# Tai's formula

Can you, just like Tai, reinvent the wheel and calculate the area under a glucose curve? Instead of publishing a paper, you need to implement the algorithm. You need this algorithm in your new app, that logs your glucose values that comes from a continuous glucose monitor. You have also figured out the trick of the device. It’s not actually continuous, it just samples the glucose value frequently, automatically.

## Input

Input contains several lines of numbers separated by spaces. The first line contains the integer $N$, $2 \leq N \leq 10^4$, the number of glucose samples.

The following $N$ lines describe each glucose sample.

Each line contains two numbers $t_ i$, $v_ i$, where $t_ i$ is the time of the sample, and $v_ i$ is the glucose value at time $t_ i$.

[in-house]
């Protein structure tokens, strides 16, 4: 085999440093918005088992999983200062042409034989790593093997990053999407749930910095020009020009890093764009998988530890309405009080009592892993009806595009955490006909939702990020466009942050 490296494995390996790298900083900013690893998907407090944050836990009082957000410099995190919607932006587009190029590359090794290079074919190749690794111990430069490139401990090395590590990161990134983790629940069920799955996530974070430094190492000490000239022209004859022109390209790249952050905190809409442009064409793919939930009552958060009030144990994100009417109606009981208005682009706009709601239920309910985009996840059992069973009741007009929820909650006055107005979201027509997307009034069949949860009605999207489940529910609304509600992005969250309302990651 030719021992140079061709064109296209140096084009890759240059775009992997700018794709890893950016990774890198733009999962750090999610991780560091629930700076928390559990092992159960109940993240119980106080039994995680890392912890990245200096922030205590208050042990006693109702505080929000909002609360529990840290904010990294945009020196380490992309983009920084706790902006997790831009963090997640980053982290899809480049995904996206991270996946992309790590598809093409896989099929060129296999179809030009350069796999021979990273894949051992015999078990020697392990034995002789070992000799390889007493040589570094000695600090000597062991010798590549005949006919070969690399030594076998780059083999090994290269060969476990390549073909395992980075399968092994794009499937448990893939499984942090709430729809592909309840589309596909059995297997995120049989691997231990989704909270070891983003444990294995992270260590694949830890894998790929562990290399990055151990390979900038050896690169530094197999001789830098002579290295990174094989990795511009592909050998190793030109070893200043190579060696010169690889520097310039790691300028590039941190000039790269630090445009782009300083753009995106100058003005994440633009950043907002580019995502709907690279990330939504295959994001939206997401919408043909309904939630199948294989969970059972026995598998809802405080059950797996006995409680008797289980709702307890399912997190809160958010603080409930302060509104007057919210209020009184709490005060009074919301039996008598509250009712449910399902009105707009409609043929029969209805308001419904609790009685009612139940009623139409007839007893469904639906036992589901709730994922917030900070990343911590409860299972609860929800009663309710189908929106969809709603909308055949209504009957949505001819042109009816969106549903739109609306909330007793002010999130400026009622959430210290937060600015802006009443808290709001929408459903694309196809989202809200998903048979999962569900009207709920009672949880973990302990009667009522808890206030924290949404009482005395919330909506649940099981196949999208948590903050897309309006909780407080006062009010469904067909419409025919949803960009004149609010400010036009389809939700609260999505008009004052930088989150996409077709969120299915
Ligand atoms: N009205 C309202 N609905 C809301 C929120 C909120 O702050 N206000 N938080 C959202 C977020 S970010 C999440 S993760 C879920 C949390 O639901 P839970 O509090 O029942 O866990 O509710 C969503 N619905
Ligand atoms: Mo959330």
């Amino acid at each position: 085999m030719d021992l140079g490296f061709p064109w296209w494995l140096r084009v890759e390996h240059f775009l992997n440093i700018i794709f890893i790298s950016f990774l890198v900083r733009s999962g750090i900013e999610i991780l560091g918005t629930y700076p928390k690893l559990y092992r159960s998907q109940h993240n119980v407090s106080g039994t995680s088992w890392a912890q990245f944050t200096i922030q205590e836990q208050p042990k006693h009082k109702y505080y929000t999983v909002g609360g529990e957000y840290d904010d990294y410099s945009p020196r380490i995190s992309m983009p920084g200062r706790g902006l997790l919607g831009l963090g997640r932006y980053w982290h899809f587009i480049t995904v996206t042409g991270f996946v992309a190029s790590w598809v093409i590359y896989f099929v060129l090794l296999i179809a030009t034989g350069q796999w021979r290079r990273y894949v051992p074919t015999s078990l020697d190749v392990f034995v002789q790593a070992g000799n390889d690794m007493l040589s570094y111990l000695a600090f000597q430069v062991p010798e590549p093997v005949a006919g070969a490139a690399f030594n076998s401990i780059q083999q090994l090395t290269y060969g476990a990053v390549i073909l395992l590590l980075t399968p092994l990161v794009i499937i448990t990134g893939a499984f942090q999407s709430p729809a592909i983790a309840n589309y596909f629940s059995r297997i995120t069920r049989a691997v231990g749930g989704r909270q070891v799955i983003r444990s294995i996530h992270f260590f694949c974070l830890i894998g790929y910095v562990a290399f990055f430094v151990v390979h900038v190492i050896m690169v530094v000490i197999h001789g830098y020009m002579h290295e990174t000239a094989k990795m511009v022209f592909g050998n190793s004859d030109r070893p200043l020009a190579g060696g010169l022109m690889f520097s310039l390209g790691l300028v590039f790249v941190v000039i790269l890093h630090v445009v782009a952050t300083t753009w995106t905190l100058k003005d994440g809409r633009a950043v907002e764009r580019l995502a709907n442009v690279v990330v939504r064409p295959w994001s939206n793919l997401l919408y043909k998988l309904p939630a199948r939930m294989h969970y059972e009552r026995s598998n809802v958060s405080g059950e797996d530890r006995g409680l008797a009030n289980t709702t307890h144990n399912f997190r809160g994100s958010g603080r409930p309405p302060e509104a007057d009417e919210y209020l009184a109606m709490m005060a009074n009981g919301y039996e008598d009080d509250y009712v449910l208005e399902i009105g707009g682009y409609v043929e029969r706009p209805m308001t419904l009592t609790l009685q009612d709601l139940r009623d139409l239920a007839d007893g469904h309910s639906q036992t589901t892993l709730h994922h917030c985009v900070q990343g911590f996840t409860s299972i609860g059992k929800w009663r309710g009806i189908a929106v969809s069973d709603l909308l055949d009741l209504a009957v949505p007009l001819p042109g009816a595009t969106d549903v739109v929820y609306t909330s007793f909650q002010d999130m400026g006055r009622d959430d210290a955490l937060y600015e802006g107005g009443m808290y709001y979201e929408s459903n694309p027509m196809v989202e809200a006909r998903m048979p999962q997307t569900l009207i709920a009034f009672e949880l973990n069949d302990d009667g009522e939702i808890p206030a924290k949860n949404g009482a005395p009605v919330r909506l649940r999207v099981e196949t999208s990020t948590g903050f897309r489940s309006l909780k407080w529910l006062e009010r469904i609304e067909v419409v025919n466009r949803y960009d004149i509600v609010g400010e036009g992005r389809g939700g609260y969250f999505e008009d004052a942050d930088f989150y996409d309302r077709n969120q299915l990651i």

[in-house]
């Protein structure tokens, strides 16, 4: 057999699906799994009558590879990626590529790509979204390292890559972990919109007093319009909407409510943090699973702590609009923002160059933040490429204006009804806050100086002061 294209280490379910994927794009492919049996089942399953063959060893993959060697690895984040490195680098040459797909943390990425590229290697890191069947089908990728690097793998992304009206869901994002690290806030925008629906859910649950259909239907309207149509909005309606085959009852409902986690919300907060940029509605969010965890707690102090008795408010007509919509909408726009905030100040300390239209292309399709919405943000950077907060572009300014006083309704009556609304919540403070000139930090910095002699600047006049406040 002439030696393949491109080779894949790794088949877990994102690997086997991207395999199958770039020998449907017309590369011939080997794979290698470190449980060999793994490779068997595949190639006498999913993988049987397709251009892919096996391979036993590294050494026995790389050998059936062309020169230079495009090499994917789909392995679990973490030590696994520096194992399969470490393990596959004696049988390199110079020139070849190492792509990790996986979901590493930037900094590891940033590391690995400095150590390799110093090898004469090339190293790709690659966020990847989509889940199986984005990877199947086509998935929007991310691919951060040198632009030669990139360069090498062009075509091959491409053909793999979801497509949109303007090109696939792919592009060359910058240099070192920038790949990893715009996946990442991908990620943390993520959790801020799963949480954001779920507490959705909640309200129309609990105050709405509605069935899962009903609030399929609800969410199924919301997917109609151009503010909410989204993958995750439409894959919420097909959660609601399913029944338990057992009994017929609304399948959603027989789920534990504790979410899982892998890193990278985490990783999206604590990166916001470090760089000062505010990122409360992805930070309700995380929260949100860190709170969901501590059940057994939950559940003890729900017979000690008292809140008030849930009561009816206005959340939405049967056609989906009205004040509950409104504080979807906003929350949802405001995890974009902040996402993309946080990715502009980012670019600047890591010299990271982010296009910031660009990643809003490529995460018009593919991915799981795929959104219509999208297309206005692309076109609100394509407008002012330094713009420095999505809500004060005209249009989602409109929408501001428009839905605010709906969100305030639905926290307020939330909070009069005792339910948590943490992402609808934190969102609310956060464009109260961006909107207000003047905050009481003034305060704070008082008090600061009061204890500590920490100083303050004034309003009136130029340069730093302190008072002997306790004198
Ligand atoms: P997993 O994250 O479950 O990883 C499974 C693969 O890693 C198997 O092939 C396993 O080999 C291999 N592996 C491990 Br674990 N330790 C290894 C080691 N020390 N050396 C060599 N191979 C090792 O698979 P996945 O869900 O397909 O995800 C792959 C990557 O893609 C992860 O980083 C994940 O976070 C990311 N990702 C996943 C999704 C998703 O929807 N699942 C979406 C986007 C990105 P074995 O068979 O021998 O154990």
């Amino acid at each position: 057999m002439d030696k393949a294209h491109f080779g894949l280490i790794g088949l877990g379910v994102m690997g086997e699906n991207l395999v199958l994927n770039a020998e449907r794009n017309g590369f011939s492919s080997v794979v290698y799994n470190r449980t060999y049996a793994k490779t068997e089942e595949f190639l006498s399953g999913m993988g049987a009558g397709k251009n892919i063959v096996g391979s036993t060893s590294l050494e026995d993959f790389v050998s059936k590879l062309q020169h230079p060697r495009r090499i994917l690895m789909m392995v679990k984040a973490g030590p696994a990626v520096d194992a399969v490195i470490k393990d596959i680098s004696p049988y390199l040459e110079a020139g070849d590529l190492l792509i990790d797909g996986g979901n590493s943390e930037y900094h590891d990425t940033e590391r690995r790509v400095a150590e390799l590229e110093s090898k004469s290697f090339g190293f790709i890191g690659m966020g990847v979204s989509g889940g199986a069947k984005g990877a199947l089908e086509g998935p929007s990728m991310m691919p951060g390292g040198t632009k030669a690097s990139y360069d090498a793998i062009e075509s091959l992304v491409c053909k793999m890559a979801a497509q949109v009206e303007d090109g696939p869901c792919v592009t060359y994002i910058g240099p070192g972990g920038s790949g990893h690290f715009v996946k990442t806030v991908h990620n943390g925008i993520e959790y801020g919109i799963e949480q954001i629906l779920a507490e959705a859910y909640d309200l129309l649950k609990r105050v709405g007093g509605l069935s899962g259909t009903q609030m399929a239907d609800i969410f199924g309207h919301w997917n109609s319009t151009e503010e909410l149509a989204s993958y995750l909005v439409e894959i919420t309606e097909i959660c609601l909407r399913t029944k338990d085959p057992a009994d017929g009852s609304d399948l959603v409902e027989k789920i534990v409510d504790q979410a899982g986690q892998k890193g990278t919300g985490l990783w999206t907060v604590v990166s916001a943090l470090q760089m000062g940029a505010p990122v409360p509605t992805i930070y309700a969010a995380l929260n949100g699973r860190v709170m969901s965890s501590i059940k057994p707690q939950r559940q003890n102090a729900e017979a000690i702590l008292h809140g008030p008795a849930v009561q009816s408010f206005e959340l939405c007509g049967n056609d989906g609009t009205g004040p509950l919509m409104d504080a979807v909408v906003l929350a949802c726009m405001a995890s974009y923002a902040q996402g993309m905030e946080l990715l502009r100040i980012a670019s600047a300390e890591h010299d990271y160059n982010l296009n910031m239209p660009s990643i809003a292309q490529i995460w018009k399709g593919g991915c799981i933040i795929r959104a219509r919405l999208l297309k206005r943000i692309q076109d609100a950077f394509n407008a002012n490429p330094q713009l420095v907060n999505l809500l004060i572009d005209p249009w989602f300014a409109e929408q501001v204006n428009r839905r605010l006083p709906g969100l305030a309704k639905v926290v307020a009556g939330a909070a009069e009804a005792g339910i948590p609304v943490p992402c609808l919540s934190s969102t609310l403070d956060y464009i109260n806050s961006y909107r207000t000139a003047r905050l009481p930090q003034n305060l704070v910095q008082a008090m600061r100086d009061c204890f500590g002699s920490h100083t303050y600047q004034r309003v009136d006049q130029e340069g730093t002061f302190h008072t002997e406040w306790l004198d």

The glucose values $v_ i$ are inside the measurement domain: $2.0 \leq v_ i \leq 23.0$ mmol/L.

Each glucose value is given with exactly one decimal digit.

Since you are working with a computer program, the time of each sample is given as an integer, the number of milliseconds since the first of January $1970$.

The samples are always given in increasing order by time, meaning $0 < t_1 < t_2 < \dots < t_ N < 10^{14}$ ms.

Note that a second is a thousand milliseconds.

## Output

The area under the glucose curve in the unit $\text {mmol/L} \cdot \text {s}$

Answers within a relative or absolute error of $10^{-6}$ will be accepted.

## Sample Explanation

In Sample Input $1$ there are three data points, where the area between the t-axis and the curve is formed by two Trapezoids. The first trapezoid have the area of $\frac{2+12}{2}\cdot (2\, 000-1\, 000) = 7\, 000\, \text {mmol/L} \cdot \text {ms}$, making $7\, \text {mmol/L} \cdot \text {s}$. The second has an area of $17\, \text {mmol/L} \cdot \text {s}$, making the total area $24\, \text {mmol/L} \cdot \text {s}$.

Sample Input 1 | Sample Output 1 |
---|---|

3 1000 2.0 2000 12.0 3000 22.0 |
24 |

Sample Input 2 | Sample Output 2 |
---|---|

3 1000 4.0 2000 8.0 3001 7.3 |
13.65765 |